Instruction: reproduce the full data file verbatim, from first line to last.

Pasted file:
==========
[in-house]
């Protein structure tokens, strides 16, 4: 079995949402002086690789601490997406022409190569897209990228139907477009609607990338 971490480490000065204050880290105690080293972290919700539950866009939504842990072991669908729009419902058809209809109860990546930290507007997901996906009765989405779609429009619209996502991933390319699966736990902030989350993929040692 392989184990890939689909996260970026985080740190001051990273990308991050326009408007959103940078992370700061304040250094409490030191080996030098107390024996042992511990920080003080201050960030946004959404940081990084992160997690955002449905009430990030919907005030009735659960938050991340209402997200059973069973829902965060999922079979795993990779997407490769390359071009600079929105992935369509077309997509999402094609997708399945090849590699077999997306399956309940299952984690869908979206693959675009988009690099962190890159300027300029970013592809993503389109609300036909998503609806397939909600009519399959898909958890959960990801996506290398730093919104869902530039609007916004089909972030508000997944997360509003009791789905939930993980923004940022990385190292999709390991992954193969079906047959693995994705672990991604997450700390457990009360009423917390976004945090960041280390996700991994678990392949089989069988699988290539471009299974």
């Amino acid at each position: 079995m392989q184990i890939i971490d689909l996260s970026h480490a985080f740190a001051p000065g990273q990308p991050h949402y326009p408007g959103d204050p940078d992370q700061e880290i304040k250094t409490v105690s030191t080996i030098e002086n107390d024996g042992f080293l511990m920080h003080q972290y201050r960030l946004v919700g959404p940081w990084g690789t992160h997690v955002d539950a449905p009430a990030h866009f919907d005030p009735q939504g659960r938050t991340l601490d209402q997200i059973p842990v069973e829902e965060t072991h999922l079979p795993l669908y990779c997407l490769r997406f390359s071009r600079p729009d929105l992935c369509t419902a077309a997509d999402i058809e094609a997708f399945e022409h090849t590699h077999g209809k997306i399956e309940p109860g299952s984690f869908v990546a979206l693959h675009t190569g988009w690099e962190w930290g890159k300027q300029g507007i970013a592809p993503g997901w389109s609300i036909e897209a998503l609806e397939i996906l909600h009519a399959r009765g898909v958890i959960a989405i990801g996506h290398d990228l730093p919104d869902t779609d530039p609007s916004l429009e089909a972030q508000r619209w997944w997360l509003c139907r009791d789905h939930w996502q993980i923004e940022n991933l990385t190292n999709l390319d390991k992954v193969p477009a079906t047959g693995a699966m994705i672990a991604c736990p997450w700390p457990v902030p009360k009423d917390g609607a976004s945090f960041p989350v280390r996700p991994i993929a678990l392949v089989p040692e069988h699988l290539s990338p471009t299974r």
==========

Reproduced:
[in-house]
């Protein structure tokens, strides 16, 4: 079995949402002086690789601490997406022409190569897209990228139907477009609607990338 971490480490000065204050880290105690080293972290919700539950866009939504842990072991669908729009419902058809209809109860990546930290507007997901996906009765989405779609429009619209996502991933390319699966736990902030989350993929040692 392989184990890939689909996260970026985080740190001051990273990308991050326009408007959103940078992370700061304040250094409490030191080996030098107390024996042992511990920080003080201050960030946004959404940081990084992160997690955002449905009430990030919907005030009735659960938050991340209402997200059973069973829902965060999922079979795993990779997407490769390359071009600079929105992935369509077309997509999402094609997708399945090849590699077999997306399956309940299952984690869908979206693959675009988009690099962190890159300027300029970013592809993503389109609300036909998503609806397939909600009519399959898909958890959960990801996506290398730093919104869902530039609007916004089909972030508000997944997360509003009791789905939930993980923004940022990385190292999709390991992954193969079906047959693995994705672990991604997450700390457990009360009423917390976004945090960041280390996700991994678990392949089989069988699988290539471009299974």
């Amino acid at each position: 079995m392989q184990i890939i971490d689909l996260s970026h480490a985080f740190a001051p000065g990273q990308p991050h949402y326009p408007g959103d204050p940078d992370q700061e880290i304040k250094t409490v105690s030191t080996i030098e002086n107390d024996g042992f080293l511990m920080h003080q972290y201050r960030l946004v919700g959404p940081w990084g690789t992160h997690v955002d539950a449905p009430a990030h866009f919907d005030p009735q939504g659960r938050t991340l601490d209402q997200i059973p842990v069973e829902e965060t072991h999922l079979p795993l669908y990779c997407l490769r997406f390359s071009r600079p729009d929105l992935c369509t419902a077309a997509d999402i058809e094609a997708f399945e022409h090849t590699h077999g209809k997306i399956e309940p109860g299952s984690f869908v990546a979206l693959h675009t190569g988009w690099e962190w930290g890159k300027q300029g507007i970013a592809p993503g997901w389109s609300i036909e897209a998503l609806e397939i996906l909600h009519a399959r009765g898909v958890i959960a989405i990801g996506h290398d990228l730093p919104d869902t779609d530039p609007s916004l429009e089909a972030q508000r619209w997944w997360l509003c139907r009791d789905h939930w996502q993980i923004e940022n991933l990385t190292n999709l390319d390991k992954v193969p477009a079906t047959g693995a699966m994705i672990a991604c736990p997450w700390p457990v902030p009360k009423d917390g609607a976004s945090f960041p989350v280390r996700p991994i993929a678990l392949v089989p040692e069988h699988l290539s990338p471009t299974r």